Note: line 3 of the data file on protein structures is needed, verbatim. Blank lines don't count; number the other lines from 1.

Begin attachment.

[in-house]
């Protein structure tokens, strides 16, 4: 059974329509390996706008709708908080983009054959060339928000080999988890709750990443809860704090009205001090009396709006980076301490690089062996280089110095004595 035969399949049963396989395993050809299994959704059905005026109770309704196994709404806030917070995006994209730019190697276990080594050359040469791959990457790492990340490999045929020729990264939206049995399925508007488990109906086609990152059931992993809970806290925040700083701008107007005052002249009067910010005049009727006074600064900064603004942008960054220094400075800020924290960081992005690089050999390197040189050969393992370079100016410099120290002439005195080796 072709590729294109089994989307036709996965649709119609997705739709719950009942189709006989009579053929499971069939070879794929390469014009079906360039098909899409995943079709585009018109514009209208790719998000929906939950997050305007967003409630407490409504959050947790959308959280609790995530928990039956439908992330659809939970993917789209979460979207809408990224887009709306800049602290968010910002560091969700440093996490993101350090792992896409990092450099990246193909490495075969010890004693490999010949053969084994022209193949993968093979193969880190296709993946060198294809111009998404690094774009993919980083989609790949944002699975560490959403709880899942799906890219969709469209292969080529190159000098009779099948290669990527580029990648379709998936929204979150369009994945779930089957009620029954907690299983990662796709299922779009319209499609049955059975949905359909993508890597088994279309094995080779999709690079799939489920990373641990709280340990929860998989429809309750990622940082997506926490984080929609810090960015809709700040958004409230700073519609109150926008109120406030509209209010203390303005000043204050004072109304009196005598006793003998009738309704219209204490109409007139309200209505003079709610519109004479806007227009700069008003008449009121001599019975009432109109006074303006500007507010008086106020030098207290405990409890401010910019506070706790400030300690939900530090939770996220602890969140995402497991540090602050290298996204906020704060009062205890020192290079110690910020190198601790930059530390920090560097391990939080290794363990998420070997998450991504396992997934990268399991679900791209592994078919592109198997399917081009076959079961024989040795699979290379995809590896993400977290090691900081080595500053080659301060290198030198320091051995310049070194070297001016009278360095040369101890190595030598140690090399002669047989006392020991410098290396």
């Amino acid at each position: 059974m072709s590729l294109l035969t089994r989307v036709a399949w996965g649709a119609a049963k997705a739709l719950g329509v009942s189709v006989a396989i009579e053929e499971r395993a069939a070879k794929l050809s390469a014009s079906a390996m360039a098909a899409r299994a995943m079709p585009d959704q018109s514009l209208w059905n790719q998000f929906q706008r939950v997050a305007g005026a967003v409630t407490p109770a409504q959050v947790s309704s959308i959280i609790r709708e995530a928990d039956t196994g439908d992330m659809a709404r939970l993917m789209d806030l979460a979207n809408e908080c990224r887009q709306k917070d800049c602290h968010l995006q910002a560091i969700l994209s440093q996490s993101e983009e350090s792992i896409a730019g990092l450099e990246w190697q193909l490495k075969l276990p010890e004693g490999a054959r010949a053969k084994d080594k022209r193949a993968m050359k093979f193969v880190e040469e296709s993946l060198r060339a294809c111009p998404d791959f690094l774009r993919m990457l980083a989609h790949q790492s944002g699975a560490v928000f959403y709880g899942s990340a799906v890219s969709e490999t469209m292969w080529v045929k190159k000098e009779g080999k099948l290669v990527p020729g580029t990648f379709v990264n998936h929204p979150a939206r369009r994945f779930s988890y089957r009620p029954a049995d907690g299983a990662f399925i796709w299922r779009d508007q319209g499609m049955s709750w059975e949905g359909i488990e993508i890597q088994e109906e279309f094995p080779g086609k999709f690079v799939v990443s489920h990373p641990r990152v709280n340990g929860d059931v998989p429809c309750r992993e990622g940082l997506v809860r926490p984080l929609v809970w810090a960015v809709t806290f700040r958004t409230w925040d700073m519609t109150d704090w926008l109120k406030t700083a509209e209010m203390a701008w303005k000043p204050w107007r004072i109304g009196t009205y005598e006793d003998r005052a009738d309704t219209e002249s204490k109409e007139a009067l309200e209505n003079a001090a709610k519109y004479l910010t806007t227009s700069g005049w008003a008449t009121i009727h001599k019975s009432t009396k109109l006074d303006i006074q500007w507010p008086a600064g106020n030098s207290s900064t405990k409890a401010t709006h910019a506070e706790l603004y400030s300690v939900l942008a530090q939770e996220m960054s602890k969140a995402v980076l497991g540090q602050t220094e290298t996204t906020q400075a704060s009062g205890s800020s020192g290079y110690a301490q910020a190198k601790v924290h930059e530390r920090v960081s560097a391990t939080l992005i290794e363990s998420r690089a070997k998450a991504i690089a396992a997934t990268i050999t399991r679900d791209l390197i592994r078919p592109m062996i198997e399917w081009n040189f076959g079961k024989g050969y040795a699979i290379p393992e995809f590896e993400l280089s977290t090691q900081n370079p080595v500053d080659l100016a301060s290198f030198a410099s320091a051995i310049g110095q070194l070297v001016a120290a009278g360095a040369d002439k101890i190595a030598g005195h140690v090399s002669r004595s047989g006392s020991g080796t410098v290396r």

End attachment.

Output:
């Amino acid at each position: 059974m072709s590729l294109l035969t089994r989307v036709a399949w996965g649709a119609a049963k997705a739709l719950g329509v009942s189709v006989a396989i009579e053929e499971r395993a069939a070879k794929l050809s390469a014009s079906a390996m360039a098909a899409r299994a995943m079709p585009d959704q018109s514009l209208w059905n790719q998000f929906q706008r939950v997050a305007g005026a967003v409630t407490p109770a409504q959050v947790s309704s959308i959280i609790r709708e995530a928990d039956t196994g439908d992330m659809a709404r939970l993917m789209d806030l979460a979207n809408e908080c990224r887009q709306k917070d800049c602290h968010l995006q910002a560091i969700l994209s440093q996490s993101e983009e350090s792992i896409a730019g990092l450099e990246w190697q193909l490495k075969l276990p010890e004693g490999a054959r010949a053969k084994d080594k022209r193949a993968m050359k093979f193969v880190e040469e296709s993946l060198r060339a294809c111009p998404d791959f690094l774009r993919m990457l980083a989609h790949q790492s944002g699975a560490v928000f959403y709880g899942s990340a799906v890219s969709e490999t469209m292969w080529v045929k190159k000098e009779g080999k099948l290669v990527p020729g580029t990648f379709v990264n998936h929204p979150a939206r369009r994945f779930s988890y089957r009620p029954a049995d907690g299983a990662f399925i796709w299922r779009d508007q319209g499609m049955s709750w059975e949905g359909i488990e993508i890597q088994e109906e279309f094995p080779g086609k999709f690079v799939v990443s489920h990373p641990r990152v709280n340990g929860d059931v998989p429809c309750r992993e990622g940082l997506v809860r926490p984080l929609v809970w810090a960015v809709t806290f700040r958004t409230w925040d700073m519609t109150d704090w926008l109120k406030t700083a509209e209010m203390a701008w303005k000043p204050w107007r004072i109304g009196t009205y005598e006793d003998r005052a009738d309704t219209e002249s204490k109409e007139a009067l309200e209505n003079a001090a709610k519109y004479l910010t806007t227009s700069g005049w008003a008449t009121i009727h001599k019975s009432t009396k109109l006074d303006i006074q500007w507010p008086a600064g106020n030098s207290s900064t405990k409890a401010t709006h910019a506070e706790l603004y400030s300690v939900l942008a530090q939770e996220m960054s602890k969140a995402v980076l497991g540090q602050t220094e290298t996204t906020q400075a704060s009062g205890s800020s020192g290079y110690a301490q910020a190198k601790v924290h930059e530390r920090v960081s560097a391990t939080l992005i290794e363990s998420r690089a070997k998450a991504i690089a396992a997934t990268i050999t399991r679900d791209l390197i592994r078919p592109m062996i198997e399917w081009n040189f076959g079961k024989g050969y040795a699979i290379p393992e995809f590896e993400l280089s977290t090691q900081n370079p080595v500053d080659l100016a301060s290198f030198a410099s320091a051995i310049g110095q070194l070297v001016a120290a009278g360095a040369d002439k101890i190595a030598g005195h140690v090399s002669r004595s047989g006392s020991g080796t410098v290396r």